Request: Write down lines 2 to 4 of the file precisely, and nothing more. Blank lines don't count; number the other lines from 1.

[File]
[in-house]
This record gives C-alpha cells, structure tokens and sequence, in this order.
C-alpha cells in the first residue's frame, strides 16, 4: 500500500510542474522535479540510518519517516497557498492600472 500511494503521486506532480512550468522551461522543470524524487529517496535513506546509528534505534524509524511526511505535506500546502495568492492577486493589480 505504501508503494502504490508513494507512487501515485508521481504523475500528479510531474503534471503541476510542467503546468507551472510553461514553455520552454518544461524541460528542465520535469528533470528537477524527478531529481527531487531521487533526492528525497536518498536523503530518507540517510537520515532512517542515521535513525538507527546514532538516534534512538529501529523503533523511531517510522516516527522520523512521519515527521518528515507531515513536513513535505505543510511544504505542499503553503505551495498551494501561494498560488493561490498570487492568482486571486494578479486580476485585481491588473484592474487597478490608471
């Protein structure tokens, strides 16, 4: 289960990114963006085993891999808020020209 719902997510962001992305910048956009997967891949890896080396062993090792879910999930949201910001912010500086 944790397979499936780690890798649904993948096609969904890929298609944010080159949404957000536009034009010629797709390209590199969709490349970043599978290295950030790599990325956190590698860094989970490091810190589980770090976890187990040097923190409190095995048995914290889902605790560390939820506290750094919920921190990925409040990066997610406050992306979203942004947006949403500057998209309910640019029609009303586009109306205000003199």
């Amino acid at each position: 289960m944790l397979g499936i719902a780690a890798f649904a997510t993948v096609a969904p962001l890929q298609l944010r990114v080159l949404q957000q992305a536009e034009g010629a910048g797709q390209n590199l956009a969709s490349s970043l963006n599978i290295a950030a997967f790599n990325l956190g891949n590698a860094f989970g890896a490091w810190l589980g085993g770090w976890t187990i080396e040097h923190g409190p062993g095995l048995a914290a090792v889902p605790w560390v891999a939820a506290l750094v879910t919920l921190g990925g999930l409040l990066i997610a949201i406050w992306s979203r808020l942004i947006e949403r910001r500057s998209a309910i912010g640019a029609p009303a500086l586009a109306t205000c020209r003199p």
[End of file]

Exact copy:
This record gives C-alpha cells, structure tokens and sequence, in this order.
C-alpha cells in the first residue's frame, strides 16, 4: 500500500510542474522535479540510518519517516497557498492600472 500511494503521486506532480512550468522551461522543470524524487529517496535513506546509528534505534524509524511526511505535506500546502495568492492577486493589480 505504501508503494502504490508513494507512487501515485508521481504523475500528479510531474503534471503541476510542467503546468507551472510553461514553455520552454518544461524541460528542465520535469528533470528537477524527478531529481527531487531521487533526492528525497536518498536523503530518507540517510537520515532512517542515521535513525538507527546514532538516534534512538529501529523503533523511531517510522516516527522520523512521519515527521518528515507531515513536513513535505505543510511544504505542499503553503505551495498551494501561494498560488493561490498570487492568482486571486494578479486580476485585481491588473484592474487597478490608471
């Protein structure tokens, strides 16, 4: 289960990114963006085993891999808020020209 719902997510962001992305910048956009997967891949890896080396062993090792879910999930949201910001912010500086 944790397979499936780690890798649904993948096609969904890929298609944010080159949404957000536009034009010629797709390209590199969709490349970043599978290295950030790599990325956190590698860094989970490091810190589980770090976890187990040097923190409190095995048995914290889902605790560390939820506290750094919920921190990925409040990066997610406050992306979203942004947006949403500057998209309910640019029609009303586009109306205000003199």